You've just brought home a new furry friend, and it's time to decide on a name. Fido? Fluffy? Tom? What do you choose? Your pet's name is the designation you'll use for the next decade, so it has to be catchy, cute and accurately describe your canine companion. The choice might be challenging, but it's better to select well than to settle and spend years explaining it — or worse yet, apologizing. Whatever you decide, discover how and why these names are some of the ultimate no-nos.
Carving out your pet's place in history by naming them after a celebrity, song, or cultural reference can be tempting, but it's not so sensational over time.
Little TikTok or mini Kardashian might be in vogue now, but trends come and go quickly, especially in the social media age. If your favorite celebrity is canceled tomorrow or a major scandal arises, as they so often do, your pup's name will be tied to the public disgrace, not the good times.
How awkward would it be to explain why you chose "Harvey Weinstein" as your Great Dane's moniker? Avoid this one altogether, and you'll also avoid the associated embarrassment.
These playful monikers lose their appeal after a while, and we hear them so often that they're simply not funny anymore.
Naming your Yorkshire terrier Big Guy or T-Rex isn't clever, nor is it interesting, and the more often it's repeated, the lamer it gets.
People get it: your pup is tiny. They know. They can see this. If you choose a more wacky, off-the-wall pun, there's a good chance that most people won't get it, so you'll have to explain every single time you introduce Pup Culture or Little Guy, Big World. Words from the wise: don't do it.
Think your new puppy's the next Einstein? Great, but don't name him that. The same goes for Rapid Rover, Champ, Bullet, Speed Train, or anything else that implies accomplishment.
You've just met your four-legged pal, so there's a chance they won't live up to the title. Maybe Einstein's a bit ditzy, or Rapid Rover prefers to lie around and roll in the grass. While the irony could be humorous, it might not be in the way you expect.
What does Duck rhyme with? Or Fitch? How about Bam or Britsch? Yes, these are all real names people choose for their furry companions.
Hearing one called while the owner is walking past your front window, however, you might assume that your house is about to get egged. They all rhyme with swear words and could easily be misheard, so tread carefully. Not only is it embarrassing if the whole crew thinks you're cursing across the park, but it's also shocking and downright offensive.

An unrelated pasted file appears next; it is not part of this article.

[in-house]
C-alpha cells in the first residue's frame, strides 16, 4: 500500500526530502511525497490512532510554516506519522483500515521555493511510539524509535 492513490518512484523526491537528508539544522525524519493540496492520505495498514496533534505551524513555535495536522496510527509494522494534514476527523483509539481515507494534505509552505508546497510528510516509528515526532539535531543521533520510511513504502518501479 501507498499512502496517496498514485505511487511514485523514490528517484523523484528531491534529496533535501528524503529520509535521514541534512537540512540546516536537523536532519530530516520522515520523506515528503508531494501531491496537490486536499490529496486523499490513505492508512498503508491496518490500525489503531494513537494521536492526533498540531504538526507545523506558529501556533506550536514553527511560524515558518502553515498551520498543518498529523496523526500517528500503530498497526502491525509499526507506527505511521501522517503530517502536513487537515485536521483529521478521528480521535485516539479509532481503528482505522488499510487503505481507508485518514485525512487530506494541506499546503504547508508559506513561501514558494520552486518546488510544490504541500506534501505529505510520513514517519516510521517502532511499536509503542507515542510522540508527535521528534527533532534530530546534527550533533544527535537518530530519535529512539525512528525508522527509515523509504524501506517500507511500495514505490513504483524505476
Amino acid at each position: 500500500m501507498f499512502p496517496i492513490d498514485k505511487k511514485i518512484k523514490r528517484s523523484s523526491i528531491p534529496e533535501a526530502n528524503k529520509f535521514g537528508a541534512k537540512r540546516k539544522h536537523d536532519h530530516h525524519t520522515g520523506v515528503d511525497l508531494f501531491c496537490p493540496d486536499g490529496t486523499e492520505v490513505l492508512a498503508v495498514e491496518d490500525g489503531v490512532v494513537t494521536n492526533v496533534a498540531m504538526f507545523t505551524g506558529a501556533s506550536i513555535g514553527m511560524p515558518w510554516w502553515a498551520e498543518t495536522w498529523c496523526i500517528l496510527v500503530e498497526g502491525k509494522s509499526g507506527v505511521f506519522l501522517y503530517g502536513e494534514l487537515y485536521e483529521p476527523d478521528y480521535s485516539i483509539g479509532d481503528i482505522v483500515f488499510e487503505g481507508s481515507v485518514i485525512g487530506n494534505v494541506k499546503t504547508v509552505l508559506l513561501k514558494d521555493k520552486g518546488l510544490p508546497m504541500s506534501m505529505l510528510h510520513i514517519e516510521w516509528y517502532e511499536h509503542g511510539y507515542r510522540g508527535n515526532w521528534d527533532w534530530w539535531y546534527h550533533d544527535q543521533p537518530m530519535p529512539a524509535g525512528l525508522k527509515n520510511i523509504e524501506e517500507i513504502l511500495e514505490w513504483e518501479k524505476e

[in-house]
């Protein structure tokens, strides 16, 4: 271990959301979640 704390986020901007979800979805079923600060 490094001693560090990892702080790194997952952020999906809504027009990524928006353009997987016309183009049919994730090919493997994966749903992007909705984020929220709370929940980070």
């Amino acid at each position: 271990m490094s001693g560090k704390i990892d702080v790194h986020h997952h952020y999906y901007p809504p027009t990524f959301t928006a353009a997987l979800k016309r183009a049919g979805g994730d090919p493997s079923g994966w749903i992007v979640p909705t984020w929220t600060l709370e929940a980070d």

It might seem obvious, but you'd be surprised. Most dog owners aren't trying to get into a debate while they're on their afternoon stroll, so avoid expressing overt political or religious statements through your pup's name; they're innocent in this situation, after all.
Naming your four-legged friend after a classic character or famous faces, such as Lincoln or Washington, or something cute, like Pres or Veep, is much different than selecting a current candidate or controversial issue. Leave the division away from the leash, please.
While naming your pup J8nuuloritz4l might seem innovative at the moment, all this accomplishes is unnecessary confusion down the line. Does anyone know how to pronounce it? Is it said the same way it's spelled? What does it even mean? It's obvious that no one knows, including the owner. What's not obvious, however, is the most important thing: how to say it. No explanation needed.
Armageddon and Abracadabra might be your favorite words, but shouting multi-syllable concoctions on your dog's morning walk is a bit overboard.
The more you repeat these names, the more you'll catch yourself in a tongue-twister. Keep in mind all of the places you'll be giving out your pet's name: the vet, doggy daycare, the sitter, the walker, travel, accommodations, friends, and family... the list is endless, and that doesn't include forms and health paperwork!
Avoid naming your dog anything that implies intimidation, fear, or aggression: you'll give fellow dog owners the wrong idea, and people will probably stay away.
Naming your rottweiler Meanie, Danger, or Fury could easily backfire, as others will assume your pup is a dangerous predator instead of a fluffy ball of joy. Use names that accurately describe your dog's nature without going over the top, or they could suffer some undeserved consequences when other pups don't come around.
Political or religious names aren't the only ones that can offend, so be mindful. Maybe you look up to a famous figure with a checkered history or a name that's huge in your country of origin but has damaging repercussions in other parts of the world.
No Yorkshire terrier deserves the name Stalin, and Hitler is universally offensive for incredibly clear reasons. If something comes across as crude, it probably is. Avoid anything derogatory or hateful at all costs.
Your golden retriever is gold; we get it. Your dalmatian has spots; we've seen them. While these descriptive titles are the easiest names to select, they're also the most played-out and get old quickly.
Not to mention, many pups gain or lose certain traits as they grow; a fluffy puppy could easily grow rougher fur as they get older, and the name Fluffy just wouldn't be fitting. Think up something a little more interesting.
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